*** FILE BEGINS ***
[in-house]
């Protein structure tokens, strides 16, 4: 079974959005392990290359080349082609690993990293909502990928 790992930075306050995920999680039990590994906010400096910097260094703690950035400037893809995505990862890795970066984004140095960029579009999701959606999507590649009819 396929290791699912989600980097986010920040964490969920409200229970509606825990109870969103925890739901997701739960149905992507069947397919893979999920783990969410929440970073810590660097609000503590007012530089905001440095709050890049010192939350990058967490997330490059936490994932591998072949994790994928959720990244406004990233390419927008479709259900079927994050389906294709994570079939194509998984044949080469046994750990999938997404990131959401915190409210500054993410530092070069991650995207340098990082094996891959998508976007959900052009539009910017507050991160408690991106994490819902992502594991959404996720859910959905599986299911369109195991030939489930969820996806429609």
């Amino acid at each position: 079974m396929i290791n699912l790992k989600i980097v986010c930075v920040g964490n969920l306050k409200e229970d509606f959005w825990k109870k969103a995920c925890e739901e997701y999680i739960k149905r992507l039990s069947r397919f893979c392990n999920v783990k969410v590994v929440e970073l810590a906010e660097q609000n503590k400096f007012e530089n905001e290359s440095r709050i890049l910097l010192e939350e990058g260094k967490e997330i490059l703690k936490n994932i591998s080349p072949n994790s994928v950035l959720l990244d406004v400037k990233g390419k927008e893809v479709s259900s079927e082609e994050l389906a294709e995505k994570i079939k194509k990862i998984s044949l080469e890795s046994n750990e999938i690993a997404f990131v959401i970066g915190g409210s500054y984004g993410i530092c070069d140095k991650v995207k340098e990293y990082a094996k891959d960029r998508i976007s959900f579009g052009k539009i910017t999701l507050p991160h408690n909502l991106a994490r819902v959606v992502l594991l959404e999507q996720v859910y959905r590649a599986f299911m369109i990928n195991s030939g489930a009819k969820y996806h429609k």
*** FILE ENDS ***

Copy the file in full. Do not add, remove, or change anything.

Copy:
[in-house]
């Protein structure tokens, strides 16, 4: 079974959005392990290359080349082609690993990293909502990928 790992930075306050995920999680039990590994906010400096910097260094703690950035400037893809995505990862890795970066984004140095960029579009999701959606999507590649009819 396929290791699912989600980097986010920040964490969920409200229970509606825990109870969103925890739901997701739960149905992507069947397919893979999920783990969410929440970073810590660097609000503590007012530089905001440095709050890049010192939350990058967490997330490059936490994932591998072949994790994928959720990244406004990233390419927008479709259900079927994050389906294709994570079939194509998984044949080469046994750990999938997404990131959401915190409210500054993410530092070069991650995207340098990082094996891959998508976007959900052009539009910017507050991160408690991106994490819902992502594991959404996720859910959905599986299911369109195991030939489930969820996806429609």
């Amino acid at each position: 079974m396929i290791n699912l790992k989600i980097v986010c930075v920040g964490n969920l306050k409200e229970d509606f959005w825990k109870k969103a995920c925890e739901e997701y999680i739960k149905r992507l039990s069947r397919f893979c392990n999920v783990k969410v590994v929440e970073l810590a906010e660097q609000n503590k400096f007012e530089n905001e290359s440095r709050i890049l910097l010192e939350e990058g260094k967490e997330i490059l703690k936490n994932i591998s080349p072949n994790s994928v950035l959720l990244d406004v400037k990233g390419k927008e893809v479709s259900s079927e082609e994050l389906a294709e995505k994570i079939k194509k990862i998984s044949l080469e890795s046994n750990e999938i690993a997404f990131v959401i970066g915190g409210s500054y984004g993410i530092c070069d140095k991650v995207k340098e990293y990082a094996k891959d960029r998508i976007s959900f579009g052009k539009i910017t999701l507050p991160h408690n909502l991106a994490r819902v959606v992502l594991l959404e999507q996720v859910y959905r590649a599986f299911m369109i990928n195991s030939g489930a009819k969820y996806h429609k």